Schools are now using Bitcoin technology to record and verify candidates' credentials; and to track the creation or transfer of physical assets, shareholdings, certifications, digital rights, intellectual property or even votes.
Some say it represents the second generation of the Internet. But what’s in it for the Web?
The World Wide Web Consortium W3C voluntarily convenes companies and communities to help structure productive discussions around existing and emerging technologies. It is seeking answers to several questions relating to what the Bitcoin blockchain or other public or private distributed ledgers portend for Web technologies beyond payments.
W3C states on its website:
“When we talk about blockchains as “part of the Web”, we face some specific questions: How does this fit into the same origin security model of the Web? What are the privacy implications, especially when talking about identity management? What part of the Web stack would be involved: client-side, server-side, protocols, interchange formats? What is the relationship to payments, including W3C's Web Payments work?”
Blockchain and the Web
The group hopes to get some of the answers at a free 60-attendee Blockchain Workshop slated for between June 29 and 30 at the MIT Media Lab, Cambridge, Massachusetts.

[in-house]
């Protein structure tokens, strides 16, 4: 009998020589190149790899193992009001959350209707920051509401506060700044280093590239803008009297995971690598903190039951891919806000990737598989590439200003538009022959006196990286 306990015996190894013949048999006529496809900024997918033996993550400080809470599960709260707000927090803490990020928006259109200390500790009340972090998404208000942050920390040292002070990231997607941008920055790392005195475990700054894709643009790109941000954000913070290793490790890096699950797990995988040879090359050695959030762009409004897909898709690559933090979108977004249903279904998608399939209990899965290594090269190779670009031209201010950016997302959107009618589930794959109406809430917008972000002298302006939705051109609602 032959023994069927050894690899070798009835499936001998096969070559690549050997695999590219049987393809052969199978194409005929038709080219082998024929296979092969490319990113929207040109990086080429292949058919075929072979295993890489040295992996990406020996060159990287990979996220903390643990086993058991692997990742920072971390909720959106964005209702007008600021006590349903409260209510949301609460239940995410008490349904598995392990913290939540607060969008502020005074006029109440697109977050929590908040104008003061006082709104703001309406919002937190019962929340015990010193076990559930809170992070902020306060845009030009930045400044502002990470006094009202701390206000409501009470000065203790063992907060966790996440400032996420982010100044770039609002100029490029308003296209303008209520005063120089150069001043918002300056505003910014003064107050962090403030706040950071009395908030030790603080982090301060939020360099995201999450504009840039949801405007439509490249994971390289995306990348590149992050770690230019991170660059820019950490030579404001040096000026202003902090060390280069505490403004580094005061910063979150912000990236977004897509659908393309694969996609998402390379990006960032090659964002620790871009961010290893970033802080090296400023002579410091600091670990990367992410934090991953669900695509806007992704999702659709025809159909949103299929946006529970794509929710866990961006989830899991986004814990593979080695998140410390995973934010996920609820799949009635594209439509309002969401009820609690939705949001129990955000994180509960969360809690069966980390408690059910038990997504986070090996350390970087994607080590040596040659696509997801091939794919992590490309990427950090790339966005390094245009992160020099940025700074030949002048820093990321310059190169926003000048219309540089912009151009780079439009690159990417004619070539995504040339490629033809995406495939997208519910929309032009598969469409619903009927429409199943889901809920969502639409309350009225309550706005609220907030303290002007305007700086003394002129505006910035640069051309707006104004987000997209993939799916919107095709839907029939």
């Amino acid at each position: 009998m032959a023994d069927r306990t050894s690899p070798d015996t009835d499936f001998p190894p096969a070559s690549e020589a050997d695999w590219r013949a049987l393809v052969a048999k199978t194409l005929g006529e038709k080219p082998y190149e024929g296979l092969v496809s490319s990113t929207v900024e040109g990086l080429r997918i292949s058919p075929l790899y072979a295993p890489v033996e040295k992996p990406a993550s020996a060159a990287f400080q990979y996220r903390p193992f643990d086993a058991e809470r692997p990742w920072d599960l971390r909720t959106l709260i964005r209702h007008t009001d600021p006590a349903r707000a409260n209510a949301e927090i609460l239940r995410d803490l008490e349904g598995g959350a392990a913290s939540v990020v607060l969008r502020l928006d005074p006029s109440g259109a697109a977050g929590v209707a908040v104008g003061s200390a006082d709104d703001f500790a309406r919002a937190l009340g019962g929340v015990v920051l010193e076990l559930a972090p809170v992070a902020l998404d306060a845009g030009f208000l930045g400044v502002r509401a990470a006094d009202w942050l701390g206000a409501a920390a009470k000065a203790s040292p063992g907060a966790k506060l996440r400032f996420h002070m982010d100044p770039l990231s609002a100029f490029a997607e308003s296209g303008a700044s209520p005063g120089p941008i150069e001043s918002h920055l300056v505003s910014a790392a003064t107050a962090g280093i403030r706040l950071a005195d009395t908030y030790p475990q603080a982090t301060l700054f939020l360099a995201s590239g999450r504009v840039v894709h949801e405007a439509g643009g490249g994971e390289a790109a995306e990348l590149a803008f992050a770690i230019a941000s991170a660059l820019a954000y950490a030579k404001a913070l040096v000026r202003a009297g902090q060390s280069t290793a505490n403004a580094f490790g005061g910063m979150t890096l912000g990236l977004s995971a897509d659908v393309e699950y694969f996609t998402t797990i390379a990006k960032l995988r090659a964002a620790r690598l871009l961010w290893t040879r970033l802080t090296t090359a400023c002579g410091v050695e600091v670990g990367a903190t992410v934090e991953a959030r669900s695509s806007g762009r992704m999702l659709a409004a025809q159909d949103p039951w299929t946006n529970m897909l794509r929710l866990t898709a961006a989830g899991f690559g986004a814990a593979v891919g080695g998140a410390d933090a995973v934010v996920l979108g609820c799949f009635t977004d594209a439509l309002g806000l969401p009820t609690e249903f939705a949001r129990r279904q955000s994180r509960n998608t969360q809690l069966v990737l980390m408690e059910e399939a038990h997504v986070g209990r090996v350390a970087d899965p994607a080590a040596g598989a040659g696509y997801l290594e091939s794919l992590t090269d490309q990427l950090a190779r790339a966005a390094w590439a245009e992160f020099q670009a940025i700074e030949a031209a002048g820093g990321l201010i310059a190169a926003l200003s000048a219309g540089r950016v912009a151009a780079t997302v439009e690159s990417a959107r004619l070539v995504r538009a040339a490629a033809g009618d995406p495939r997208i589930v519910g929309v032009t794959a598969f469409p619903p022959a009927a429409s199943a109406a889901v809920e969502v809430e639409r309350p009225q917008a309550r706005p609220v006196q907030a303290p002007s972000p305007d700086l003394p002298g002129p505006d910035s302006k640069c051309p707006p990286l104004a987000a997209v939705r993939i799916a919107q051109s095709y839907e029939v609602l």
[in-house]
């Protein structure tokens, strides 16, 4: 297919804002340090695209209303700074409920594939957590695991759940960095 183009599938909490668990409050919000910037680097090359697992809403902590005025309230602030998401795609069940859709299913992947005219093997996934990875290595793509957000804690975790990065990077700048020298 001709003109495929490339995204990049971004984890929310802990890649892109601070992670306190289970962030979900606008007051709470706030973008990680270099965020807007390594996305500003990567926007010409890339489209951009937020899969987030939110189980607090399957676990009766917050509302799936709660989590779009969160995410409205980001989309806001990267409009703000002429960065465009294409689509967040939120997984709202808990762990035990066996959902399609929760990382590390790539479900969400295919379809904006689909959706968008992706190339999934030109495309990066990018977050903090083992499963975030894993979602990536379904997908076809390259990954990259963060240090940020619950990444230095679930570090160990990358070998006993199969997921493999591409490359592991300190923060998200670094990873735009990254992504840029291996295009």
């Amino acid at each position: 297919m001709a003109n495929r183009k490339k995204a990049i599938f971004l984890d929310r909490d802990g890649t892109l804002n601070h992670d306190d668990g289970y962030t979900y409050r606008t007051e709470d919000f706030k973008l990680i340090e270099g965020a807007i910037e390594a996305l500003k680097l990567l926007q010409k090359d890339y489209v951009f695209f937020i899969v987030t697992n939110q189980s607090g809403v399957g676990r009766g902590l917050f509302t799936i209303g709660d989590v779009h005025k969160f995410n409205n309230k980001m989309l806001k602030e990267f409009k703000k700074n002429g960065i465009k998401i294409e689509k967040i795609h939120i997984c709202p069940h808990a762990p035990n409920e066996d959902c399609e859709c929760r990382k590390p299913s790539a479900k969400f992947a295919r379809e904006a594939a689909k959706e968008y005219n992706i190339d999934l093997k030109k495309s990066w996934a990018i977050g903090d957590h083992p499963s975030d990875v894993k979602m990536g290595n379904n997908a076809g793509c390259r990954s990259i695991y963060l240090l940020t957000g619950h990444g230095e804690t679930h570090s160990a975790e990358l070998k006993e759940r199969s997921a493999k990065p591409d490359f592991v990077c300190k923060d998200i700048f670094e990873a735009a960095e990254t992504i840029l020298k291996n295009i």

More so, it is seeking position statements (till May 27) from people with “deep knowledge about Blockchain and the Web, with positive and productive energy, and with imaginative minds who can apply lessons learned about Blockchain to the Web stack” to ensure an informed discussion.
The website states:
“There are a lot of voices and conflicting opinions in the blockchain communities. Are you skeptical that standardization should be discussed at all? We also welcome position statements on issues which pose challenges to standardization, helpful to frame workshop topics and serve as a reality check.”
Blockchain Workshop at MIT Media Lab
Opened to the public, the event’s participants will include representatives from the Bitcoin community, and related communities such as Hyperledger and Ethereum, browser developers interested in adding support for blockchain APIs, identity systems, and other functionality, digital currency projects, security and privacy researchers, financial institutions and developers of blockchain systems who want to improve interoperability.
The website says about the workshop:
“The goal of the workshop is exploratory. One of the primary outcomes is to bring different voices and perspectives together. While we hope to identify opportunities and possible timelines for standardization, we do not anticipate that W3C will form a Working Group as a direct result of this workshop. Instead, if we do identify areas that need Web standardization, our aim would be to incubate and refine these ideas, to make sure that the right steps are taken at the right time for the key stakeholders involved.”